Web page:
Faced with a burgeoning number of homeless people, the Greek government is working on legal as well as practical measures in a bid to contain the social fallout from the vicious financial crisis. One of the first steps is drawing up a legal definition for the homeless. Greece is one of the few European countries without a legal framework in this matter, something that the Health Ministry is currently trying to change.
Speaking to Kathimerini on Friday, deputy Health Minister Markos Bolaris said a ministry commission is busy drawing up a legal amendment that will set the parameters for state aid for persons living in the streets. The amendment is to be included in a bill to be submitted to Parliament by the end of the month.
The Klimaka charity group estimates that the number of homeless in Greece has jumped by 20-25 percent in the past two years to up to 20,000. These are remarkable figures for a nation where traditionally strong family ties have acted as bulwark against such phenomena.
Experts point out that the profile of Greece’s homeless is changing, affecting previously immune people with a high education level who have abruptly found themselves without jobs or accommodation.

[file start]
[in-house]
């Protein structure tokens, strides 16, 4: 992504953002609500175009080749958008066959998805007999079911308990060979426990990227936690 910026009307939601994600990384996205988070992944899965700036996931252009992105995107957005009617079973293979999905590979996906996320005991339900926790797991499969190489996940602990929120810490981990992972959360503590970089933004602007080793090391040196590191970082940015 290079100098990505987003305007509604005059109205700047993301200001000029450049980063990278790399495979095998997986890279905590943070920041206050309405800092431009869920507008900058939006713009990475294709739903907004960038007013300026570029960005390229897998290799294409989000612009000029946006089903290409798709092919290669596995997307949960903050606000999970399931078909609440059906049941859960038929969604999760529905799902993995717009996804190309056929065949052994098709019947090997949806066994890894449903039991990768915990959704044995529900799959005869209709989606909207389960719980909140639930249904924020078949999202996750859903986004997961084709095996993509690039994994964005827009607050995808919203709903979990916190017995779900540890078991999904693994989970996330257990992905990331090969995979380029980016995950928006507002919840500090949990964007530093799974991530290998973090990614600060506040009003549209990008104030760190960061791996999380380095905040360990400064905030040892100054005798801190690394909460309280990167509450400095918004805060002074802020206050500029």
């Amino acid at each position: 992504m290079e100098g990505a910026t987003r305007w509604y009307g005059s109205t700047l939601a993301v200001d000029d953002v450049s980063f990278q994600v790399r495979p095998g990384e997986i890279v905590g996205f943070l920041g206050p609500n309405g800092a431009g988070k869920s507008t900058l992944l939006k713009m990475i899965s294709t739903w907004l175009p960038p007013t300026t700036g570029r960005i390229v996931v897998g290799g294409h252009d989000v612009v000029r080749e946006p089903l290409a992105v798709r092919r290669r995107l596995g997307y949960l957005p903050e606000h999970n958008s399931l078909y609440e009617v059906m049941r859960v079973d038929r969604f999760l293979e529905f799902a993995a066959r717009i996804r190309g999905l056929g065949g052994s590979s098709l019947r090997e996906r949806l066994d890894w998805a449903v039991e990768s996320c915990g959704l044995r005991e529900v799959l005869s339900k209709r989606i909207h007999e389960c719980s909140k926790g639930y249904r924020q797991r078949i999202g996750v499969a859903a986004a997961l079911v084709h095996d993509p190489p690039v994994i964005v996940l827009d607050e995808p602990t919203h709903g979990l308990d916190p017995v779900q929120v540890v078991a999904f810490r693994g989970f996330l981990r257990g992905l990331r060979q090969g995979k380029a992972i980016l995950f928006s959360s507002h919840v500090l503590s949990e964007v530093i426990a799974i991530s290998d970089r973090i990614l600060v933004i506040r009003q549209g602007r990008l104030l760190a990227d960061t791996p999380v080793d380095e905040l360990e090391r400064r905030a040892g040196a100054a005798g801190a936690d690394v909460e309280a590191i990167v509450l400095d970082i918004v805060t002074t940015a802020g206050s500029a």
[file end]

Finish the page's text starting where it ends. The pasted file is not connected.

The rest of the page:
Bolaris said the ministry will cooperate with local municipalities to provide the needy with temporary accommodation in hotels and hostels facing financial difficulties. A voucher distribution program will provide homeless persons with coupons that can be redeemed to pay for a specific amount of time in such accommodation.
“This will give them hope and a more solid foundation to help them fight for their life. It’s a lot easier for them to look for a job, to fight for a better life if they have access to the basics: sleep, cleanliness and food,” Bolaris told Kathimerini.
The government hopes to use European Union funds to finance the program.
In related news, a 62-year-old homeless man was found dead on a bench on the island of Crete on Sunday. It was the fourth such incident to be reported in a month.